We thus conclude that the present claim has already been litigated in a case involving the same parties, and that a final judgment on the merits has been rendered by a court of competent jurisdiction. That judgment is entitled to res judicata effect and therefore precludes further consideration of the merits of this appeal. The appeal is DISMISSED.
On August 16, 1982, this court entered an order vacating the oral argument assignment of September 23, 1982, and tentatively deciding that oral argument would not be necessary. We now submit the case for decision on the briefs and record alone. See Fed. R. App. P. 34(a); Circuit Rule 14(f)
In 1967 Mr. Warren was paroled after serving two years of a 0-20 year Washington State robbery sentence
Mr. Warren has in fact been turned over to New York custody and is now in Attica
Although these individual defendants are apparently sued in their official capacities, the prayer for relief seeks damages from each "in personal and official capacity."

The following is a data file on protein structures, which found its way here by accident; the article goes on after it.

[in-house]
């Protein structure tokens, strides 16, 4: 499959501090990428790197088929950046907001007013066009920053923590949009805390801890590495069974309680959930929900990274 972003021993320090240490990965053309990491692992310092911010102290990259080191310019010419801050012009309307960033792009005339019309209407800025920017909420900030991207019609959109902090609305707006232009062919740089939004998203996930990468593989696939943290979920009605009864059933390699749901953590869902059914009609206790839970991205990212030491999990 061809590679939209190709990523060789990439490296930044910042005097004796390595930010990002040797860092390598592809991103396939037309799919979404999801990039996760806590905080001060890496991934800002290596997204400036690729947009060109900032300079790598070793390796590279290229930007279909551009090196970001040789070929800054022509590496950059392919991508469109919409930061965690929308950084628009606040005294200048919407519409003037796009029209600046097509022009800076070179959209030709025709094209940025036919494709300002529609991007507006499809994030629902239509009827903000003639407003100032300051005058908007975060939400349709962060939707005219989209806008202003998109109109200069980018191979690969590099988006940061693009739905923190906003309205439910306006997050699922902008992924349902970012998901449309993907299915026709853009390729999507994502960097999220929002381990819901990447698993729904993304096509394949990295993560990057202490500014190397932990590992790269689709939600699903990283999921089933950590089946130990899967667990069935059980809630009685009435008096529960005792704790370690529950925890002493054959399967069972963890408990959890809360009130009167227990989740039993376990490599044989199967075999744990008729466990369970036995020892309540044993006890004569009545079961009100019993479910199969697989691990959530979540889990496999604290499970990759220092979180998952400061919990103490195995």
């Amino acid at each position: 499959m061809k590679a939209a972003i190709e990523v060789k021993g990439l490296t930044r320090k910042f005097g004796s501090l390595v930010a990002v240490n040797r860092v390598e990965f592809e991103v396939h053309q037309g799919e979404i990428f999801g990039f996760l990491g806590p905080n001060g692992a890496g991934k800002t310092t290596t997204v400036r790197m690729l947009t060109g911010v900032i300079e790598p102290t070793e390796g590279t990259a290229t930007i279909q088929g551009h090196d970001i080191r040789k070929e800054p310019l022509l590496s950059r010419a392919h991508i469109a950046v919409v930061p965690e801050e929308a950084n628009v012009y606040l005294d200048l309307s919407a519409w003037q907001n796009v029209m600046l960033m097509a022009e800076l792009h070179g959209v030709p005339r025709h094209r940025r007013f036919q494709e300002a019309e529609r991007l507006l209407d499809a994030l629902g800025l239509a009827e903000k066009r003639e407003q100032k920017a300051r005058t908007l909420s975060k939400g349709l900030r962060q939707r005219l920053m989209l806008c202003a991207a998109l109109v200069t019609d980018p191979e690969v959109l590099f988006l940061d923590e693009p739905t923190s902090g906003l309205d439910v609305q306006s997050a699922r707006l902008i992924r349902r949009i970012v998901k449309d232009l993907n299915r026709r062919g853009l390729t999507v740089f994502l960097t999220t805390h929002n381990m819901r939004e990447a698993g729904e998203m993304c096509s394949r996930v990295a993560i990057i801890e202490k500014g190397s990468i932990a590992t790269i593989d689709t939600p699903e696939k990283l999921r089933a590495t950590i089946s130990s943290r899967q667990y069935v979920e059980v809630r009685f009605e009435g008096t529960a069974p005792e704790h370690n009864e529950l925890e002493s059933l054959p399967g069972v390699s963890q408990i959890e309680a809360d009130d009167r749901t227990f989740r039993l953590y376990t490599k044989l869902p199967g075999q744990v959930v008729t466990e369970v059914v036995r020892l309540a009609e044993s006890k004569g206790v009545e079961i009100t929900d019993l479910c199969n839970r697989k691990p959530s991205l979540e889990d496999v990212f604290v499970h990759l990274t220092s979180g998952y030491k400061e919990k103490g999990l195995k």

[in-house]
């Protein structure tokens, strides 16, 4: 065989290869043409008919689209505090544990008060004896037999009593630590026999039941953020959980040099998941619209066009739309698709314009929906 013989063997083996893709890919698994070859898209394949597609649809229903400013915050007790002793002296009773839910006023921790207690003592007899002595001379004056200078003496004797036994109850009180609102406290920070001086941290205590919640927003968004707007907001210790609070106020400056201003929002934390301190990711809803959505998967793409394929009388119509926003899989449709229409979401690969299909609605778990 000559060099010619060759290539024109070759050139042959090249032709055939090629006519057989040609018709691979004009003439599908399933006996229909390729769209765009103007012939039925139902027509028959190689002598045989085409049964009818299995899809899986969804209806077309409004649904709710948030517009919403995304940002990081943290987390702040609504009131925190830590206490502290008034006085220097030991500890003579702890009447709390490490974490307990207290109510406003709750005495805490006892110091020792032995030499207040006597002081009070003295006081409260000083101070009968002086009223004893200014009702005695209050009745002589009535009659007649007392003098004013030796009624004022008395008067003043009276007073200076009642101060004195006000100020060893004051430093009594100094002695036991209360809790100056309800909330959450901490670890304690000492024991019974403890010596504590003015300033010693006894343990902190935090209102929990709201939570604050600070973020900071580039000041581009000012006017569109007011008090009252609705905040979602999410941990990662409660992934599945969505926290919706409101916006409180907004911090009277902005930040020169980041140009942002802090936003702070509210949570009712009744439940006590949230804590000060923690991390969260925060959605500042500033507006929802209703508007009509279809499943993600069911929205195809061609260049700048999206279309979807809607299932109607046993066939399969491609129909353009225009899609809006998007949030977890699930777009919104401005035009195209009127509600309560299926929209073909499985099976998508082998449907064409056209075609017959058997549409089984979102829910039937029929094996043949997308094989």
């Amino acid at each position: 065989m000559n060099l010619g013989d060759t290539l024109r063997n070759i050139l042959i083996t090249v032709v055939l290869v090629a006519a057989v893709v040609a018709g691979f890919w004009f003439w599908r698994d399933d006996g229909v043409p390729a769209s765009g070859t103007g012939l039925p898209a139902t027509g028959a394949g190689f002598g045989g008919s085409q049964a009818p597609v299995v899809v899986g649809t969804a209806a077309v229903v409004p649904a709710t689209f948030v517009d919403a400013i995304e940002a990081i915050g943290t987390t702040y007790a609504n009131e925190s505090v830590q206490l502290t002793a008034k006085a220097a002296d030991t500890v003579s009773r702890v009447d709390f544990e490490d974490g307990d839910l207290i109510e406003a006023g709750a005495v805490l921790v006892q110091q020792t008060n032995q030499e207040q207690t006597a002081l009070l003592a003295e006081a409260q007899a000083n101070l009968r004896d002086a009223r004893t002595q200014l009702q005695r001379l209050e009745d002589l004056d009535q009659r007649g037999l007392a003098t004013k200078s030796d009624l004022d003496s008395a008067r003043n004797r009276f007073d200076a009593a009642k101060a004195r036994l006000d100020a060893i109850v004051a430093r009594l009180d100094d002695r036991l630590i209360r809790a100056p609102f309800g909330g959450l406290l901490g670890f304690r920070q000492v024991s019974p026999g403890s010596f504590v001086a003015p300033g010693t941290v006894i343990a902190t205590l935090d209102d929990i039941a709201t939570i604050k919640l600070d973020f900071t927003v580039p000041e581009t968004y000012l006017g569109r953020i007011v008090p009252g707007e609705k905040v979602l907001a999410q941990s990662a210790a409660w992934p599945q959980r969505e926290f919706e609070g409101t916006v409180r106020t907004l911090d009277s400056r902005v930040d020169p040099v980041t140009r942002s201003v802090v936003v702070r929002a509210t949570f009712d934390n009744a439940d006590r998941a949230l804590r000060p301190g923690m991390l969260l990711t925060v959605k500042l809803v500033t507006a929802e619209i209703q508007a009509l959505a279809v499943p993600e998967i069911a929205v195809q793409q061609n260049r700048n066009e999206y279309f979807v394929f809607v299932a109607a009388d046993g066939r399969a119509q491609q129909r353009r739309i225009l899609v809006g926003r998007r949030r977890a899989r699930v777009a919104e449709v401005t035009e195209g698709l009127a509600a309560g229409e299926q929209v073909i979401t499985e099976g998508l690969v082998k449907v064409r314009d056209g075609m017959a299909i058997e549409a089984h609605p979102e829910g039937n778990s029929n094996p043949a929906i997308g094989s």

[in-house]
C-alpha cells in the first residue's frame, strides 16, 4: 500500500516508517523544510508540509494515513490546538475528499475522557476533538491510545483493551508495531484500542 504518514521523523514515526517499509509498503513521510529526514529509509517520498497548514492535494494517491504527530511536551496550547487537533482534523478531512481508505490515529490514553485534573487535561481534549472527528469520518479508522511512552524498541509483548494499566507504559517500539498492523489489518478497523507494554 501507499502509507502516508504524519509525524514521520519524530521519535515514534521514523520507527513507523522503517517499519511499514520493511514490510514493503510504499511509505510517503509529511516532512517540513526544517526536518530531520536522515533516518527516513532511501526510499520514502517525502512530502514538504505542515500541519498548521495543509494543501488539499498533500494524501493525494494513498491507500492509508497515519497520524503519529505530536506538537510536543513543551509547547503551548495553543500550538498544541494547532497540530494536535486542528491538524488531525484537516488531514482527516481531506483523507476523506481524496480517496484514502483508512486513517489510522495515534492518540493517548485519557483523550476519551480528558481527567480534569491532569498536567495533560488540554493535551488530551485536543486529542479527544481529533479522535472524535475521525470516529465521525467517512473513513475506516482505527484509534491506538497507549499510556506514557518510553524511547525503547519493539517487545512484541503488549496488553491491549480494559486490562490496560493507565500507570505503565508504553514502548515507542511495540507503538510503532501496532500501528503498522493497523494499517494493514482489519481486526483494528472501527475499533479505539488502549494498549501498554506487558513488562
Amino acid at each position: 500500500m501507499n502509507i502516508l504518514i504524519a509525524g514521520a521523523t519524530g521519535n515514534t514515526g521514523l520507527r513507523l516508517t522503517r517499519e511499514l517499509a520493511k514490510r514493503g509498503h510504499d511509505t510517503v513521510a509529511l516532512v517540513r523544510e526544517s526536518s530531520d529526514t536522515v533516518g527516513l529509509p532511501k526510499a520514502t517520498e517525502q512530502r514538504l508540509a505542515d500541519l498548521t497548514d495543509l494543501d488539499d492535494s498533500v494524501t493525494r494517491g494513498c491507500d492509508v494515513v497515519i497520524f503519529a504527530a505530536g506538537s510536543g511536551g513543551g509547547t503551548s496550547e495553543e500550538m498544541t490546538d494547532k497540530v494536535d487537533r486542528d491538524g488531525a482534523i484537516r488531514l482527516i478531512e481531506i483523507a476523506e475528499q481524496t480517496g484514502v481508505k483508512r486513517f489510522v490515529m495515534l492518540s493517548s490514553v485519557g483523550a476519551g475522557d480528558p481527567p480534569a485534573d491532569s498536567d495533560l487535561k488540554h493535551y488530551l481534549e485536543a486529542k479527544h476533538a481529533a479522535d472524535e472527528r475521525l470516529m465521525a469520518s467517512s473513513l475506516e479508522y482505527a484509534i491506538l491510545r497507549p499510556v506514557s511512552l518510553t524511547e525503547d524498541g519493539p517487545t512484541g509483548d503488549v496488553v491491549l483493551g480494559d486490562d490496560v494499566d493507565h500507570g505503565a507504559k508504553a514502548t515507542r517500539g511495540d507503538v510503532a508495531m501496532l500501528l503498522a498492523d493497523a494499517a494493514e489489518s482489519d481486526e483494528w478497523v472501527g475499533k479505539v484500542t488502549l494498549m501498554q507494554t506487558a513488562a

Although the Illinois disposition preceded the D.C. decision, a decision in another case is not res judicata as to a habeas proceeding. See 18 Wright, Miller & Cooper Federal Practice and Procedure, Sec. 4405 at 39 (1981); Hardwick v. Doolittle, 558 F.2d 292, 295 (5th Cir. 1977), cert. denied, 434 U.S. 1049, 98 S. Ct. 897, 54 L. Ed. 2d 801 (1978). In any case, the outcome in the two proceedings was identical
The Restatement of Judgments (Second) refers to res judicata as "claim preclusion" and collateral estoppel as "issue preclusion." See Sec. 17, Effects of Former Adjudication--General Rules (1982)